This view will likely be proven wrong – and soon, as AI is on the cusp of revolutionizing the entire information architecture. You will have to learn how to use the Internet again.
The infrastructure of the consumer internet has not changed much over the past ten years. Facebook, Google, and Twitter remain recognizable versions of their former selves. The browser retains its central role. Video has grown in importance, but that’s not a huge shift in how things work.
Change is coming. Think of Twitter, which I use every morning to gather information about the world. Less than two years from now, I’ll probably talk to my computer, outline the topics that interest me, and someone’s version of the AI will come back to me with some sort of Twitter re-integration, in a readable format tailored to my needs.
AI will also not only be responsive, but also active. Maybe he’ll tell me, “Today you really need to read about Russia and the changes in the UK government.” Or I might say, “More serendipity today, please,” and that wish will be fulfilled.
I can also ask, “What do my friends intend to do?” I will receive a useful summary of web services and social media. Or I can ask the AI to provide content in various foreign languages, all accurately translated. More often than not you won’t use Google, you will ask your question to the AI and you will receive an answer, in audio form for your commute if you like. If your friends are particularly interested in some videos or clips from news stories, they will most likely be sent to you.
In short, many of today’s core Internet services will be mediated by artificial intelligence. This will create a new kind of user experience.
It is unlikely that essential services will disappear. People will still be on Google, and people will still read and write on their Facebook pages. But more will go directly to the AI complex. This dynamic is already happening: When was the last time you asked for directions from Google? It’s online of course, but if you’re like me, you use Google Maps and GPS directly. I actually moved to the information aggregator.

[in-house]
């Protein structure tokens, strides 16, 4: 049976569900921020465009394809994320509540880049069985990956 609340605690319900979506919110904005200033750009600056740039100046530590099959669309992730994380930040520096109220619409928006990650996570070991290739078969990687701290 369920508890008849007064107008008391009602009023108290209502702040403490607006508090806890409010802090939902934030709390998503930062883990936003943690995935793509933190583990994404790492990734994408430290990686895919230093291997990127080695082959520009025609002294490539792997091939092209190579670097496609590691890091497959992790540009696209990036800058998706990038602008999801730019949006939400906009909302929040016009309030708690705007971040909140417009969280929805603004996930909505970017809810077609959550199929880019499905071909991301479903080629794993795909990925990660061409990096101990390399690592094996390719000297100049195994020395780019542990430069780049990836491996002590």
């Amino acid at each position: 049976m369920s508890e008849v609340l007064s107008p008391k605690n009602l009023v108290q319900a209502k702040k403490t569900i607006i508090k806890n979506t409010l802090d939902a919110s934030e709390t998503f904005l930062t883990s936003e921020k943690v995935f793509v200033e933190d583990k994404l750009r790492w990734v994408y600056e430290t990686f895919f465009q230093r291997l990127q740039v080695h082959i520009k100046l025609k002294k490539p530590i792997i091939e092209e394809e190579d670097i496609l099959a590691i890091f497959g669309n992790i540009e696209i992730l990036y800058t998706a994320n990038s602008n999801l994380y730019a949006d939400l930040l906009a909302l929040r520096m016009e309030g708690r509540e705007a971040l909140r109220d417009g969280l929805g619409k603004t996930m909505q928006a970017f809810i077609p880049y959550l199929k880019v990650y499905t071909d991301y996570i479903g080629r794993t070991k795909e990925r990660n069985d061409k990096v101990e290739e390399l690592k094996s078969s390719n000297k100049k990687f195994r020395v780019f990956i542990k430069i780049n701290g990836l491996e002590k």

Or consider blogging, which arguably peaked between 2001 and 2012. Then Twitter and Facebook became aggregators of blogging content. Blogs are still numerous, but many people can access them directly through aggregators. Now this process will take another step – because existing compilers will be assembled and organised, by super-intelligent forms of machine intelligence.
The world of ideas will be turned upside down. Many intellectuals excel at promoting themselves on Twitter and other social media, and these opportunities may be diminished. There will be a new skill – upgrading oneself to artificial intelligence – that is still unknown.
It remains to be seen how AI systems will select and attribute core content, and which types of packages users (with or without author images?) will prefer. To the extent that users want to answer, the extra moderators will be removed. Why should a think-tank bother to prepare a policy report, if it is to be added to what are essentially brief notes without explicit sources? In general, those who are happy to produce content with a little credit, such as Wikipedia editors, may gain influence.
And what about competition within AI itself? The dominant AI will likely cite primary sources, to ensure that content continues to be generated and a healthy information ecosystem is maintained until it is harvested. By contrast, in a more competitive AI sector, there is a risk of content being dismantled but not updated with the proper credit, which is where the free rider problem can start.
Another question is who will reap the benefits from these innovations – the new AI companies, the old big tech companies, or the internet users? It’s too early to tell, but some analysts are optimistic about new AI companies.
Of course all this is just one man’s opinion. If you disagree, in a few years you will be able to ask the new AI engines what they think.
More from Bloomberg Opinion:
• Google’s AI videos point to a machine-generated future: Parmi Olson
• Drug discovery is about to get faster. Thank AI: Lisa Jarvis
• AI Panned My Script. Can He Break Hollywood?: Trung Fan
This column does not necessarily reflect the opinion of the editorial staff or Bloomberg LP and its owners.
Tyler Coen is a columnist for the Bloomberg Opinion. He is professor of economics at George Mason University and writes for the blog Marginal Revolution. Co-author of Talent: How to Recognize Power Factors, Creators, and Winners Around the World.
More stories like this are available at bloomberg.com/opinion